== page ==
Gets a kick out of surprise and irony.  
Challenges the status quo.  
Is not easily intimidated.  
And who likes a little celebration and fanfare, but in the quirky, marginal way, not really center stage. 

This would be a God who comes for us all. Not for the wealthy or the well-connected or the powerful or pretty. Not for the righteous and the rule-keepers and the good girls and the brave boys.  
For us all.  And to prove it, decided that when it was his turn, he was going to come poor and disconnected, in a scandalous way to some very ordinary people.

He is in the line of King David, but not really, he’s adopted in by the love and naming of his adoptive father Joseph.  God comes to earth as an adopted kid.  And does it one haphazard step at a time, just like all the rest of us.

“This is the beginning,” the gospel of Matthew 1:1 declares, “the genesis of the good news about Jesus Christ…” And after a long genealogy that begins with new life out of Abraham’s old age and Sarah’s barren womb and ends with Jesus adopted in by Joseph, it goes on, where our text picks up, “Now the beginning, the birth, the genesis of Jesus the Messiah happens this way…”

This is the beginning. Again.  God is doing a new thing.  The Holy Spirit that hovered over the waters at creation hovers over Mary, and over Joseph, and over this whole situation, and the God who made it all now comes into it all by this same Spirit.  The new-thing Spirit, the hope-from-chaos Spirit, The life-out-of-barren-and-virgin-wombs Spirit.  God is doing something completely new, unexpected, unpredictable. And this is just the beginning.

Today’s Advent word is love.  We use that word today to pray for love and yearn for love and celebrate all the ways we experience love. And we take those places love is warped or waning and we point them out to God and wait for God’s response. 

But Love is who God is, and the reason God comes to begin with.
And it is "yes" to God’s love that Joseph says, maybe without even knowing that’s what he is doing. Yes. I will be part of your wild plot, your crazy conspiracy of love.  Yes I will choose to take her as my wife even though she’s pregnant. I will endure the looks and conjecture, the whispered rumors and reputation ruining, and say yes to be part of this thing you’re doing here.

And we say yes to God's love all the time without realizing that’s what we’re really doing.  “I will participate in God’s plot of love,” we say, when we uphold another’s humanity, when we listen to someone, really listen, when we give something up for someone else.  “I will be part of your love, God” we answer, when we share, or forgive, or confess, or embrace, when our ordinary lives bump into others’ ordinary lives, and we hang on and dig in for their sake.  We say yes like a peasant girl and a carpenter and some awestruck shepherds on a hillside outside town.

The amazing story of God’s Advent, God’s coming, is seen in retrospect.  It makes sense after the fact, when you get to pull back from the details and see the whole thing for what it is.

But in the moment it’s a single dream about an angel, it’s a conversation, some tears, a decision.  In the moment it’s paying taxes and packing donkeys and a dreary uncomfortable journey and painful contractions and nowhere to sleep.  In the moment it is just a moment, an ordinary moment made extraordinary because it is part of this story of Love, of God loving the world so much that God joined it with us, through us, through our ordinary moments and our yeses to God’s weird requests and to the person, or the invitation, standing before us.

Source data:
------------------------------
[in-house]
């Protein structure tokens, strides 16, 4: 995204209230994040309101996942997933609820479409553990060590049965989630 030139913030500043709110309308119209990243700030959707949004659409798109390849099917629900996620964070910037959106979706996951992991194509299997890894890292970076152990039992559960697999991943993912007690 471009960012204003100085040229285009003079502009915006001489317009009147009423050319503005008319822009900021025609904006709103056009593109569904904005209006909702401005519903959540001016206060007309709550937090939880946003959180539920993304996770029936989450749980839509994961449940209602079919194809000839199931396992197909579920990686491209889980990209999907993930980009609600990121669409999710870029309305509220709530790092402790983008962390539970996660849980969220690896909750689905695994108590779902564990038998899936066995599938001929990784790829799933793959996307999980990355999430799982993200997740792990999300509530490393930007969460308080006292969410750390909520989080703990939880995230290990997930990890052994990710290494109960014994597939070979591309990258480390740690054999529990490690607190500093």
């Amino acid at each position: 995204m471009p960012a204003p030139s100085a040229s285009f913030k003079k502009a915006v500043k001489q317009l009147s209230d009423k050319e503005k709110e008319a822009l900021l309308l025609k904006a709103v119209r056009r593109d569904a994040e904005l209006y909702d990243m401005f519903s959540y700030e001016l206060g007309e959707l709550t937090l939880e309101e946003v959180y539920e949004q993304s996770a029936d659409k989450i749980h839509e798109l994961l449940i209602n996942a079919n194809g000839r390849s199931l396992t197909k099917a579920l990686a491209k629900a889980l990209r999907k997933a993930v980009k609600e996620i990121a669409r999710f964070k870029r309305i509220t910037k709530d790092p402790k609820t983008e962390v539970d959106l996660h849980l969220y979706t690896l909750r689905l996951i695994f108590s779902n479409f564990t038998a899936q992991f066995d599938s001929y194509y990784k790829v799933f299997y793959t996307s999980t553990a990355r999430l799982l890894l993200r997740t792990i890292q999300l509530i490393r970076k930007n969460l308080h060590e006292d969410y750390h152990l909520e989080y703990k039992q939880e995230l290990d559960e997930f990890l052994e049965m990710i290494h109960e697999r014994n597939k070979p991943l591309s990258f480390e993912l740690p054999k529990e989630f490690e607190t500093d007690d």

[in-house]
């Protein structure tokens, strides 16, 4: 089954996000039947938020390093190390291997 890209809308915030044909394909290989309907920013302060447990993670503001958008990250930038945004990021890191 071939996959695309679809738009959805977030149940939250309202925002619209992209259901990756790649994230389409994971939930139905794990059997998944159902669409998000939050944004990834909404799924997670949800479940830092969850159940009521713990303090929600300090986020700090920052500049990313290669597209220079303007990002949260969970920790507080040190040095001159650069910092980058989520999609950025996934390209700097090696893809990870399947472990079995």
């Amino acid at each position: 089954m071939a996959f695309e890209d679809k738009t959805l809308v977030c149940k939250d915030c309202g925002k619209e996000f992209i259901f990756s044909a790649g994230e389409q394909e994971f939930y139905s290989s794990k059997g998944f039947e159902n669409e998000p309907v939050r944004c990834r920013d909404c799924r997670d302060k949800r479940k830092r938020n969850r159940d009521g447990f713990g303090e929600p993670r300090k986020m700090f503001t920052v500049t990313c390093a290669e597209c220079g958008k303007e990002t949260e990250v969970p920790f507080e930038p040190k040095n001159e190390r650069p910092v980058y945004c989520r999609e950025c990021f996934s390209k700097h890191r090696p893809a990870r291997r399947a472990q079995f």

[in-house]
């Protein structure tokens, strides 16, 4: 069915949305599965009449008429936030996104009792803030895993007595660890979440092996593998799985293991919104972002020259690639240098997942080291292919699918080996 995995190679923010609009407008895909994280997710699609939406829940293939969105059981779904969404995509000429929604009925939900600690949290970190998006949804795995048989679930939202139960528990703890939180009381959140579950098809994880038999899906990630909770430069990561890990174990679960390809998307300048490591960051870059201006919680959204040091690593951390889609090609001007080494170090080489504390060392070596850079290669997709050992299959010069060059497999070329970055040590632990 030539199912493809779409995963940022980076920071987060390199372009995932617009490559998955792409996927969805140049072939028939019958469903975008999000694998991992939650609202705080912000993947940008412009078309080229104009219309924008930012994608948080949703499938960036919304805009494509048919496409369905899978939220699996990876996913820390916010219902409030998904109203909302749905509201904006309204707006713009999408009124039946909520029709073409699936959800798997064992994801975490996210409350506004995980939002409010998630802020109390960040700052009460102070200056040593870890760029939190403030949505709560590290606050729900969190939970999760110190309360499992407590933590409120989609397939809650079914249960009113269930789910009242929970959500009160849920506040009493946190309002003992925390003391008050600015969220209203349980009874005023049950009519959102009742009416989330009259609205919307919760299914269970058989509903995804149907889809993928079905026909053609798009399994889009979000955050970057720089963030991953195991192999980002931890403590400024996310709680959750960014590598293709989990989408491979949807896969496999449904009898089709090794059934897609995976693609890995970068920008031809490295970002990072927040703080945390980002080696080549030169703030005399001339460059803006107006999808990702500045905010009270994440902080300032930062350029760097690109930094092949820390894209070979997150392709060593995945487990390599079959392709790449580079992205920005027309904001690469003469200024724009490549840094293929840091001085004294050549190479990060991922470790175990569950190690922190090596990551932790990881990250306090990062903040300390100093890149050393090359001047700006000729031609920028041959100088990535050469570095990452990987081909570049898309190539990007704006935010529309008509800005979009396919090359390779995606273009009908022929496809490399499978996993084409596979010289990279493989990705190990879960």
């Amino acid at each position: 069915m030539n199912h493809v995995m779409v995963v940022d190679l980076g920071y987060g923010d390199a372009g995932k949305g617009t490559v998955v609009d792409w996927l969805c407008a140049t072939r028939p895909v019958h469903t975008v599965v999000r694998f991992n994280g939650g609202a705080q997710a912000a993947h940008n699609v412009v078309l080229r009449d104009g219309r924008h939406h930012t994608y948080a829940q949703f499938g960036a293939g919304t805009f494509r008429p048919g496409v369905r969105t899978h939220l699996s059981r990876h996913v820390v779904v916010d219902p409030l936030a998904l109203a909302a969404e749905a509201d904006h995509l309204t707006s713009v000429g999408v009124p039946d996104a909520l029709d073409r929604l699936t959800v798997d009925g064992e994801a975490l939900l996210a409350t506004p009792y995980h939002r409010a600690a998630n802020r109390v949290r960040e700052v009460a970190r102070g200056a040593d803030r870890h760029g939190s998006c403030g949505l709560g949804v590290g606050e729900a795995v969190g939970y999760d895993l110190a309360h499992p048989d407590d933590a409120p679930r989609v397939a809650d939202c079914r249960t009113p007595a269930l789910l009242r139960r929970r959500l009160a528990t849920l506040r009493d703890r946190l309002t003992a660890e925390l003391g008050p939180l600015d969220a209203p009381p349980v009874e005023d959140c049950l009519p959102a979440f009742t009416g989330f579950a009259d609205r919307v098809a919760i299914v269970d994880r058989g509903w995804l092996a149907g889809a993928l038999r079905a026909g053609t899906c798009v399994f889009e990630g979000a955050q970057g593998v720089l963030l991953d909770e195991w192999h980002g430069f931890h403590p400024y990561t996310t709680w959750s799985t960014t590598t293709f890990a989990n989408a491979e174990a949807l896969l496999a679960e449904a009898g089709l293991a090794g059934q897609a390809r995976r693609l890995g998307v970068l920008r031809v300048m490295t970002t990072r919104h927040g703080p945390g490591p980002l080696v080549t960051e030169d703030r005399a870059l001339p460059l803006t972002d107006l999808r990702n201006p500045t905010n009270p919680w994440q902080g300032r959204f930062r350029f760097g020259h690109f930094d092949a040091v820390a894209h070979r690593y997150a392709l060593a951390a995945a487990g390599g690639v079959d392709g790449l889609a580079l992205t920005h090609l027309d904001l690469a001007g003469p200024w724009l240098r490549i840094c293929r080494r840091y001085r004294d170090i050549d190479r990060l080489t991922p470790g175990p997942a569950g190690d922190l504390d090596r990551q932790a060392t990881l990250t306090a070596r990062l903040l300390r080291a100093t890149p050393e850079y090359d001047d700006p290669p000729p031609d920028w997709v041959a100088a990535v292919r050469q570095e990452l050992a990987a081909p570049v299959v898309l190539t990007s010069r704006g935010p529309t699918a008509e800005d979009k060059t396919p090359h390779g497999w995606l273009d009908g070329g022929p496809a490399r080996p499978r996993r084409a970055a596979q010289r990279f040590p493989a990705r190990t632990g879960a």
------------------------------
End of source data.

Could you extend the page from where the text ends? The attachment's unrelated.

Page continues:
Love her, be his daddy, is God’s message to Joseph. Say yes to that. Move forward into this life that I am laying out before you.
Don’t be afraid to do it. 
Say yes, and put one foot in front of the other, and see where it leads.

Christmas is by no means triumphant or sparkly. It’s messy and strange and uncomfortable, and anyone who makes it anything else is deceiving themselves.  Peel back the shiny paper and see it for what it is –
why, it’s just like the rest of life!  
Awkward and tiring and scary, a little exciting, a little confusing.  
That’s how God came in.  
Put himself completely in the hands of conflicted people, struggling to do the right thing and wondering even what that is.  Trusting these ordinary folks to trust him.  To take care of him like one of their own. To love him.
To say yes to God’s love. To loving God.

It may not be how you or I would plan it. 
It’s certainly not how anyone expected it to be.  
But it’s exactly how God chose to do it.  
This is the beginning of the story of Jesus Christ. 
The new beginning.   
Shall we say yes and see where it all takes us?

5 comments:

  1. Beautiful sermon, Kara! Welcome to RevGalBlogPals. I've just introduced you at our Meet n'Greet. If you need help adding our button to your sidebar, please send me an email!

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  2. Very nice sermon Kara. I found you thru RevGalPals and am happy to have done so.
    I was glad to be pushed to think about Christmas from the Joseph angle and I really like what you've done with it.
    Thanks.

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  3. What a great message of hope Kara! I'm looking forward to reading more, and welcome to RevGalBlogPals. Have a blessed season!

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  4. I read this out loud to David crying a little the whole time. I especially love how Christmas isn't sparky and shiny, and how love in action is very ordinary.